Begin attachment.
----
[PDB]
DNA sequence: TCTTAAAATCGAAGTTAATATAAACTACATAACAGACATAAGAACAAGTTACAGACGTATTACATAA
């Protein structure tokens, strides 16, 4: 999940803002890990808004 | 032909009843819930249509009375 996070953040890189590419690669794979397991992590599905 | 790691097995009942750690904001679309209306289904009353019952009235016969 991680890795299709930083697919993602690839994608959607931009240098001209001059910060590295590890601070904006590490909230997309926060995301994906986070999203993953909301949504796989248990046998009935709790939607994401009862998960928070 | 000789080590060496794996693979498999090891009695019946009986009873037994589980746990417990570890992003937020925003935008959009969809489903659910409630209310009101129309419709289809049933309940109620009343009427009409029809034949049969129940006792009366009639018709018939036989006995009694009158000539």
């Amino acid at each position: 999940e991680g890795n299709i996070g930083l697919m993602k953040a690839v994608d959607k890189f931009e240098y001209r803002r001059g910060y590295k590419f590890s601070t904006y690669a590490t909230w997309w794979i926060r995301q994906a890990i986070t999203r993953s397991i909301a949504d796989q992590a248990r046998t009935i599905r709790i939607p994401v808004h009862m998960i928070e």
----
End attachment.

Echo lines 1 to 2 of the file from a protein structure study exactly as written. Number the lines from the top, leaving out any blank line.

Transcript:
[PDB]
DNA sequence: TCTTAAAATCGAAGTTAATATAAACTACATAACAGACATAAGAACAAGTTACAGACGTATTACATAA